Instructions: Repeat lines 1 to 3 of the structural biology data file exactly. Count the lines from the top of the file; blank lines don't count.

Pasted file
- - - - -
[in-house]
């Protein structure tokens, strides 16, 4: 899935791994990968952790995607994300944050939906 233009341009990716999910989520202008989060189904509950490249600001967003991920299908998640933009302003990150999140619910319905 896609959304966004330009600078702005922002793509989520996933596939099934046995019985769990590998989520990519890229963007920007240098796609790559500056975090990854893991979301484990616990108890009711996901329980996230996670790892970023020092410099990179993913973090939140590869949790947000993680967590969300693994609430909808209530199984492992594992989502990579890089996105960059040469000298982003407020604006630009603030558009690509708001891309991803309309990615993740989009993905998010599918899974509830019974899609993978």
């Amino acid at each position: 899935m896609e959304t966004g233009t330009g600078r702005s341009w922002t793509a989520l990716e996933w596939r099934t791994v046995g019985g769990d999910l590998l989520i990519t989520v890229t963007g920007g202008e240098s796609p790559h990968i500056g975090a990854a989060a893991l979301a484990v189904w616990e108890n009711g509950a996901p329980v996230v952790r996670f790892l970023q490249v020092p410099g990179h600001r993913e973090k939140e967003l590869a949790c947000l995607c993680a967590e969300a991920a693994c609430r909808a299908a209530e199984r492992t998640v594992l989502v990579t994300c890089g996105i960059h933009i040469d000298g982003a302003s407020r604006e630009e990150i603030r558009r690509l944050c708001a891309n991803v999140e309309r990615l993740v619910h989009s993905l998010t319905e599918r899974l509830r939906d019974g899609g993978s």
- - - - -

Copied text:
[in-house]
């Protein structure tokens, strides 16, 4: 899935791994990968952790995607994300944050939906 233009341009990716999910989520202008989060189904509950490249600001967003991920299908998640933009302003990150999140619910319905 896609959304966004330009600078702005922002793509989520996933596939099934046995019985769990590998989520990519890229963007920007240098796609790559500056975090990854893991979301484990616990108890009711996901329980996230996670790892970023020092410099990179993913973090939140590869949790947000993680967590969300693994609430909808209530199984492992594992989502990579890089996105960059040469000298982003407020604006630009603030558009690509708001891309991803309309990615993740989009993905998010599918899974509830019974899609993978």
């Amino acid at each position: 899935m896609e959304t966004g233009t330009g600078r702005s341009w922002t793509a989520l990716e996933w596939r099934t791994v046995g019985g769990d999910l590998l989520i990519t989520v890229t963007g920007g202008e240098s796609p790559h990968i500056g975090a990854a989060a893991l979301a484990v189904w616990e108890n009711g509950a996901p329980v996230v952790r996670f790892l970023q490249v020092p410099g990179h600001r993913e973090k939140e967003l590869a949790c947000l995607c993680a967590e969300a991920a693994c609430r909808a299908a209530e199984r492992t998640v594992l989502v990579t994300c890089g996105i960059h933009i040469d000298g982003a302003s407020r604006e630009e990150i603030r558009r690509l944050c708001a891309n991803v999140e309309r990615l993740v619910h989009s993905l998010t319905e599918r899974l509830r939906d019974g899609g993978s």